British Airways and IAG planned year on year growth in capacity (ASK): 2Q2014
IAG expects 2014 operating profit at least EUR500 million higher than in 2013; this looks like a minimum target
IAG's 2014 guidance is broadly similar to that issued in Feb-2014: it expects flat unit revenues, a decline in ex-fuel unit costs, a fuel bill of EUR6.0 billion (EUR6.1 billion in previous guidance), and ASK growth of 10.3% (10.2% previously).
The key variable in this is the extent of the decline in ex-fuel unit costs. At constant currency, they fell by 6.2% in 1Q2014 and by 2.7% in FY2013. IAG did not give a profit forecast in Feb-2013, but, as CAPA pointed out at the time, its guidance suggested an operating result for the year of at least EUR1.3 billion, based on unit costs remaining flat. Any decline in unit costs would drive the operating result higher than EUR1.3 billion, assuming no change to the other elements of IAG's guidance.
IAG has now added to its guidance that it expects to improve operating profit by at least EUR500 million compared with the result of EUR770 million in 2013. However, this target adds nothing new and is the least optimistic interpretation of IAG's guidance, as it could be achieved with no reduction in ex fuel unit costs.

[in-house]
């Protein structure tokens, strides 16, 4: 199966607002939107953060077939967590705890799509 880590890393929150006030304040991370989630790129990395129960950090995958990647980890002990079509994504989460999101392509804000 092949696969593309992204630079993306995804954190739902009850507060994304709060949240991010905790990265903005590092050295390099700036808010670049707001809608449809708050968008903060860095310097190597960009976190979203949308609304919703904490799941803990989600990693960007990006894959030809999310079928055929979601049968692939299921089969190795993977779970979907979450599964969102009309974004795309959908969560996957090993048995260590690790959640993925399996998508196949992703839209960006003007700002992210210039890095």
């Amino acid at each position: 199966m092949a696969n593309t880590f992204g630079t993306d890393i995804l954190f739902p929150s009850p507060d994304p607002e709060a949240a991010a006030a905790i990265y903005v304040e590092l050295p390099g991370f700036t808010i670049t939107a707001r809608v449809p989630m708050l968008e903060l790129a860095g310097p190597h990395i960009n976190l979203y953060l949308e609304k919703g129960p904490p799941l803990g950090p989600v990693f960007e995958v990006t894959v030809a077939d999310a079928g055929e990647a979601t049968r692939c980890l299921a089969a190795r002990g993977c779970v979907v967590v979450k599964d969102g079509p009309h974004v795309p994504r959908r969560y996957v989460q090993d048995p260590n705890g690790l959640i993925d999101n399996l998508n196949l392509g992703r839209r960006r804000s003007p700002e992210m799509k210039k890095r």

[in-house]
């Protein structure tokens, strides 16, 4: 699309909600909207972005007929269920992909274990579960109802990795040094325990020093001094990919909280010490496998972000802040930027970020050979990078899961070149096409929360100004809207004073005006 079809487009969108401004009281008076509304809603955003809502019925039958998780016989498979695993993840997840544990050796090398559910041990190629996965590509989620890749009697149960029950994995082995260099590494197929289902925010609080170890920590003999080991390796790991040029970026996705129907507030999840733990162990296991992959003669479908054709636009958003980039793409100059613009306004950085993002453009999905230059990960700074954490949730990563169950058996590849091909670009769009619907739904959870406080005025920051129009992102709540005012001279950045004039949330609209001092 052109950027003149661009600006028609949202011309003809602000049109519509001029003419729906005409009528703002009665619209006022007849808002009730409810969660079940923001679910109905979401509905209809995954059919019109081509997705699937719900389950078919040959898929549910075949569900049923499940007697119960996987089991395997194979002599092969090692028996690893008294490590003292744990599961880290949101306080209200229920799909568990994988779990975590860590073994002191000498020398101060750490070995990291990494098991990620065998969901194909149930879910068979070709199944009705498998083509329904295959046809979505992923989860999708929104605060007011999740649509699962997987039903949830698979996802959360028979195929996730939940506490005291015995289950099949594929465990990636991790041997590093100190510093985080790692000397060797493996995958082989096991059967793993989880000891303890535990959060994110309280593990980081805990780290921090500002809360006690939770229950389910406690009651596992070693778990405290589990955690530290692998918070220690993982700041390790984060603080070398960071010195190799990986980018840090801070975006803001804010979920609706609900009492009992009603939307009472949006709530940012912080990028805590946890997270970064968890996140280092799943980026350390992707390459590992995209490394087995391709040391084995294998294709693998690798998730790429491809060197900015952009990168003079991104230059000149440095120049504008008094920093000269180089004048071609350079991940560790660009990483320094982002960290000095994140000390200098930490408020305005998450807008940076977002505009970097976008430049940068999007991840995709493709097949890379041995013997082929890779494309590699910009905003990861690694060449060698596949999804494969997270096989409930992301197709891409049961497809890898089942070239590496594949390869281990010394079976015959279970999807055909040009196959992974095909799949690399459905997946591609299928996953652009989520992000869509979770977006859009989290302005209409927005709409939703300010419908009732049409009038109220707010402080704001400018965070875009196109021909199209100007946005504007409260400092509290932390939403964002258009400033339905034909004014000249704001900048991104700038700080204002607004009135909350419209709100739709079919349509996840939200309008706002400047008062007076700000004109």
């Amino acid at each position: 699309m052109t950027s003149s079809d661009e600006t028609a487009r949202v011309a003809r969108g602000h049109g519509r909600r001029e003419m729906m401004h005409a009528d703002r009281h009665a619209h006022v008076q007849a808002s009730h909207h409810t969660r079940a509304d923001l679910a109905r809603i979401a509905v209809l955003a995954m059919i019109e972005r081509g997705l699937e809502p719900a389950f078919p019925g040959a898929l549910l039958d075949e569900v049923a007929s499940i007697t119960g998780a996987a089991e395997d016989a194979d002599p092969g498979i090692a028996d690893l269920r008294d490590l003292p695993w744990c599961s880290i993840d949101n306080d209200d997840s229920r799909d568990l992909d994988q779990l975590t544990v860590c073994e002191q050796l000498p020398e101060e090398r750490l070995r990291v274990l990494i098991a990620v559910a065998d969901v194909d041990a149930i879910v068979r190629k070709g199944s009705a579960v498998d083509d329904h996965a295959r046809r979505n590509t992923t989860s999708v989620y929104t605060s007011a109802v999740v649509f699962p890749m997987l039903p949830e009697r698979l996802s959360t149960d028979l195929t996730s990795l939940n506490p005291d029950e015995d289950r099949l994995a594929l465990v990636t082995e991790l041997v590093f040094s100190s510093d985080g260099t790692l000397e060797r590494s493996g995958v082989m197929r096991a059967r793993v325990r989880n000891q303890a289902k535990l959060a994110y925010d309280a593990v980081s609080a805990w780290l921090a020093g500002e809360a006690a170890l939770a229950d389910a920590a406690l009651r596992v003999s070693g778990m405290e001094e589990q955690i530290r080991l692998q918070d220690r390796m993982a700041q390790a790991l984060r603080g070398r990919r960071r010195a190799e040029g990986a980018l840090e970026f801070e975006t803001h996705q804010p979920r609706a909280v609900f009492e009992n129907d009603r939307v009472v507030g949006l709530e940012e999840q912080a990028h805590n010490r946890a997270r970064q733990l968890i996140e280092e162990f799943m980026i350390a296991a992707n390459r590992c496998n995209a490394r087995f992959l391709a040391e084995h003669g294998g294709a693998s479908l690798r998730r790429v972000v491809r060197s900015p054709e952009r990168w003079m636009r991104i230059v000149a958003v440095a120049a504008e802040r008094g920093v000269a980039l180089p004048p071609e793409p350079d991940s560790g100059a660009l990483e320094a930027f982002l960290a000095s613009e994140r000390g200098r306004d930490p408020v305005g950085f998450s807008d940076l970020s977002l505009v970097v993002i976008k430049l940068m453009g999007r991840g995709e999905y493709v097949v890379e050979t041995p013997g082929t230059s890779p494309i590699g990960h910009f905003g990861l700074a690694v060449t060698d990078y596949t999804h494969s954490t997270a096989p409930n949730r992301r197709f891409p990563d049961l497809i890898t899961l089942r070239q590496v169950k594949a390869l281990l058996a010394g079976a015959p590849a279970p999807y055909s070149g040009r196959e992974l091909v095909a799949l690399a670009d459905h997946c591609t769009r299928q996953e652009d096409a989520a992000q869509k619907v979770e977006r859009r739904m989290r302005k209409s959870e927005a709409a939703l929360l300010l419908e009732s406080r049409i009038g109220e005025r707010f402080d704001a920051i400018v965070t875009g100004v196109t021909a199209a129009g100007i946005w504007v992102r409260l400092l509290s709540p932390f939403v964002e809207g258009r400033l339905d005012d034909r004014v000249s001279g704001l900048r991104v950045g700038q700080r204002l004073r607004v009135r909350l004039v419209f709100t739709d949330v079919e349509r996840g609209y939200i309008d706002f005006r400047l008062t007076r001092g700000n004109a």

If ex fuel unit costs fell by 1%, the other elements of IAG's guidance point to an operating result of around EUR1.5 billion, while a reduction in line with 2013's fall of 2.7% would push the result above EUR1.7 billion. Its target of flat unit revenues may be a little optimistic, but an operating profit improvement of more than EUR500 million looks like a minimum for 2014. Certainly, its 2015 target to reach an operating result of EUR1.8 billion looks very much within its reach.
Unlike the other two, whose 2014 targets look achievable but probably challenging, IAG is the only one with clear scope to raise its guidance.
See related reports:
- IAG back in profit. British Airways' profit doubles, Iberia losses narrow & Vueling shows its worth
- Airlines in Transition: Hybridisation and operating dual brands
IAG guidance for 2014